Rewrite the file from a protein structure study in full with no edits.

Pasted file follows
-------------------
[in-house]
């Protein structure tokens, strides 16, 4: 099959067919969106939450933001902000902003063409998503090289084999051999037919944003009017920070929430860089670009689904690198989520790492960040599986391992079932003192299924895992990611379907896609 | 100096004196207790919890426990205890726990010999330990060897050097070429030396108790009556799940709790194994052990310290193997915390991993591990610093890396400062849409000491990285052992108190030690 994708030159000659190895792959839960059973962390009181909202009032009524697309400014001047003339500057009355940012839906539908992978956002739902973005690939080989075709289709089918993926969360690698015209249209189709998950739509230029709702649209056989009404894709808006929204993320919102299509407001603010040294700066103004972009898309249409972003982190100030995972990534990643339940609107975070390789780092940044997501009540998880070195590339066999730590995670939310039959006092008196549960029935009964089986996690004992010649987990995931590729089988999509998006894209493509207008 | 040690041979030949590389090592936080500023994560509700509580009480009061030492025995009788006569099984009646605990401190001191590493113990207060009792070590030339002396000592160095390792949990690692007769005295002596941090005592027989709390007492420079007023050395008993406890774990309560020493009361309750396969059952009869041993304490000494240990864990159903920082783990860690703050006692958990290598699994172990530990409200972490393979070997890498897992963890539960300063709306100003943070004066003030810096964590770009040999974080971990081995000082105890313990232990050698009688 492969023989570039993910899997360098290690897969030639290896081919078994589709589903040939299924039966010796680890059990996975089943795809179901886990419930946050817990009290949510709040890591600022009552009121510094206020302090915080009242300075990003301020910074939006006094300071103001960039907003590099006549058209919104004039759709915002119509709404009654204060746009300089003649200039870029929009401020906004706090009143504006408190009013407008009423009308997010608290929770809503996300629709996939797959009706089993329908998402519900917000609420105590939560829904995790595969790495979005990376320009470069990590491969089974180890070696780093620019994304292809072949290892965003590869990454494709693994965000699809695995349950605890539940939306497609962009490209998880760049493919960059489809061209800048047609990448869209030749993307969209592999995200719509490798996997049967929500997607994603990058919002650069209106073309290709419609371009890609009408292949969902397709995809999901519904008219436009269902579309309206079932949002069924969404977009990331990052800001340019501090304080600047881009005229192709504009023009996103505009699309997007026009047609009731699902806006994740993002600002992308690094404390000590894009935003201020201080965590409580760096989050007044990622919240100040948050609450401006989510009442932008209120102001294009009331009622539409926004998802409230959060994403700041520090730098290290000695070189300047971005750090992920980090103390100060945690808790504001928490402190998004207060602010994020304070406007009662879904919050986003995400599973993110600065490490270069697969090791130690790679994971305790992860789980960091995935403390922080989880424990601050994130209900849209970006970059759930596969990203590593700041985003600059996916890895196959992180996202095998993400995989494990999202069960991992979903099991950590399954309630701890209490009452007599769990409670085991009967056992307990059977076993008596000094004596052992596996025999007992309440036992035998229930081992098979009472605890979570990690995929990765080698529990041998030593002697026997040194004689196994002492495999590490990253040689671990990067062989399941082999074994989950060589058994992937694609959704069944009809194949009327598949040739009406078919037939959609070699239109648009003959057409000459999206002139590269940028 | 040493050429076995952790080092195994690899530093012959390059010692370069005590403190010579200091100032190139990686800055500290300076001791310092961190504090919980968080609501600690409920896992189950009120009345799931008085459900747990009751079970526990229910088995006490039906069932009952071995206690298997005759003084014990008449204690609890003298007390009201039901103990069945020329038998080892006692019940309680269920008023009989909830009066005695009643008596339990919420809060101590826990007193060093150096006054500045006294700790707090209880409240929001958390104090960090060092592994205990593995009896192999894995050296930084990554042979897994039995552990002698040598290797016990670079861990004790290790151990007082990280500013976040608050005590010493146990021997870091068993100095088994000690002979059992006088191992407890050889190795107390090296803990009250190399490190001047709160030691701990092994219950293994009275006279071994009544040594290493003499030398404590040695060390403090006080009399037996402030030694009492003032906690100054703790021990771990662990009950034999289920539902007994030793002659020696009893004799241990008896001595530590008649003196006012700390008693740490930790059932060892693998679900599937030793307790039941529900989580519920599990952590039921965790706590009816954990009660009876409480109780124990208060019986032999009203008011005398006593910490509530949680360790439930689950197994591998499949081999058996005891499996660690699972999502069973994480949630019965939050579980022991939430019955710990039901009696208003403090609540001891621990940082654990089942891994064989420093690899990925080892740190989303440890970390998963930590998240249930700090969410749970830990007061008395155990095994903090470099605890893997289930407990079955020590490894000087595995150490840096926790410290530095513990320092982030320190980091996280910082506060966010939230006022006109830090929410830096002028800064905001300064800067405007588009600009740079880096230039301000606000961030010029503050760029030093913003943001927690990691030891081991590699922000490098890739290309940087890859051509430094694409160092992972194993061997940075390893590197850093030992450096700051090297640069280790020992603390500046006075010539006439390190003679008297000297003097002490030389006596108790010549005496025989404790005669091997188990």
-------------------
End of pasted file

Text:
[in-house]
């Protein structure tokens, strides 16, 4: 099959067919969106939450933001902000902003063409998503090289084999051999037919944003009017920070929430860089670009689904690198989520790492960040599986391992079932003192299924895992990611379907896609 | 100096004196207790919890426990205890726990010999330990060897050097070429030396108790009556799940709790194994052990310290193997915390991993591990610093890396400062849409000491990285052992108190030690 994708030159000659190895792959839960059973962390009181909202009032009524697309400014001047003339500057009355940012839906539908992978956002739902973005690939080989075709289709089918993926969360690698015209249209189709998950739509230029709702649209056989009404894709808006929204993320919102299509407001603010040294700066103004972009898309249409972003982190100030995972990534990643339940609107975070390789780092940044997501009540998880070195590339066999730590995670939310039959006092008196549960029935009964089986996690004992010649987990995931590729089988999509998006894209493509207008 | 040690041979030949590389090592936080500023994560509700509580009480009061030492025995009788006569099984009646605990401190001191590493113990207060009792070590030339002396000592160095390792949990690692007769005295002596941090005592027989709390007492420079007023050395008993406890774990309560020493009361309750396969059952009869041993304490000494240990864990159903920082783990860690703050006692958990290598699994172990530990409200972490393979070997890498897992963890539960300063709306100003943070004066003030810096964590770009040999974080971990081995000082105890313990232990050698009688 492969023989570039993910899997360098290690897969030639290896081919078994589709589903040939299924039966010796680890059990996975089943795809179901886990419930946050817990009290949510709040890591600022009552009121510094206020302090915080009242300075990003301020910074939006006094300071103001960039907003590099006549058209919104004039759709915002119509709404009654204060746009300089003649200039870029929009401020906004706090009143504006408190009013407008009423009308997010608290929770809503996300629709996939797959009706089993329908998402519900917000609420105590939560829904995790595969790495979005990376320009470069990590491969089974180890070696780093620019994304292809072949290892965003590869990454494709693994965000699809695995349950605890539940939306497609962009490209998880760049493919960059489809061209800048047609990448869209030749993307969209592999995200719509490798996997049967929500997607994603990058919002650069209106073309290709419609371009890609009408292949969902397709995809999901519904008219436009269902579309309206079932949002069924969404977009990331990052800001340019501090304080600047881009005229192709504009023009996103505009699309997007026009047609009731699902806006994740993002600002992308690094404390000590894009935003201020201080965590409580760096989050007044990622919240100040948050609450401006989510009442932008209120102001294009009331009622539409926004998802409230959060994403700041520090730098290290000695070189300047971005750090992920980090103390100060945690808790504001928490402190998004207060602010994020304070406007009662879904919050986003995400599973993110600065490490270069697969090791130690790679994971305790992860789980960091995935403390922080989880424990601050994130209900849209970006970059759930596969990203590593700041985003600059996916890895196959992180996202095998993400995989494990999202069960991992979903099991950590399954309630701890209490009452007599769990409670085991009967056992307990059977076993008596000094004596052992596996025999007992309440036992035998229930081992098979009472605890979570990690995929990765080698529990041998030593002697026997040194004689196994002492495999590490990253040689671990990067062989399941082999074994989950060589058994992937694609959704069944009809194949009327598949040739009406078919037939959609070699239109648009003959057409000459999206002139590269940028 | 040493050429076995952790080092195994690899530093012959390059010692370069005590403190010579200091100032190139990686800055500290300076001791310092961190504090919980968080609501600690409920896992189950009120009345799931008085459900747990009751079970526990229910088995006490039906069932009952071995206690298997005759003084014990008449204690609890003298007390009201039901103990069945020329038998080892006692019940309680269920008023009989909830009066005695009643008596339990919420809060101590826990007193060093150096006054500045006294700790707090209880409240929001958390104090960090060092592994205990593995009896192999894995050296930084990554042979897994039995552990002698040598290797016990670079861990004790290790151990007082990280500013976040608050005590010493146990021997870091068993100095088994000690002979059992006088191992407890050889190795107390090296803990009250190399490190001047709160030691701990092994219950293994009275006279071994009544040594290493003499030398404590040695060390403090006080009399037996402030030694009492003032906690100054703790021990771990662990009950034999289920539902007994030793002659020696009893004799241990008896001595530590008649003196006012700390008693740490930790059932060892693998679900599937030793307790039941529900989580519920599990952590039921965790706590009816954990009660009876409480109780124990208060019986032999009203008011005398006593910490509530949680360790439930689950197994591998499949081999058996005891499996660690699972999502069973994480949630019965939050579980022991939430019955710990039901009696208003403090609540001891621990940082654990089942891994064989420093690899990925080892740190989303440890970390998963930590998240249930700090969410749970830990007061008395155990095994903090470099605890893997289930407990079955020590490894000087595995150490840096926790410290530095513990320092982030320190980091996280910082506060966010939230006022006109830090929410830096002028800064905001300064800067405007588009600009740079880096230039301000606000961030010029503050760029030093913003943001927690990691030891081991590699922000490098890739290309940087890859051509430094694409160092992972194993061997940075390893590197850093030992450096700051090297640069280790020992603390500046006075010539006439390190003679008297000297003097002490030389006596108790010549005496025989404790005669091997188990």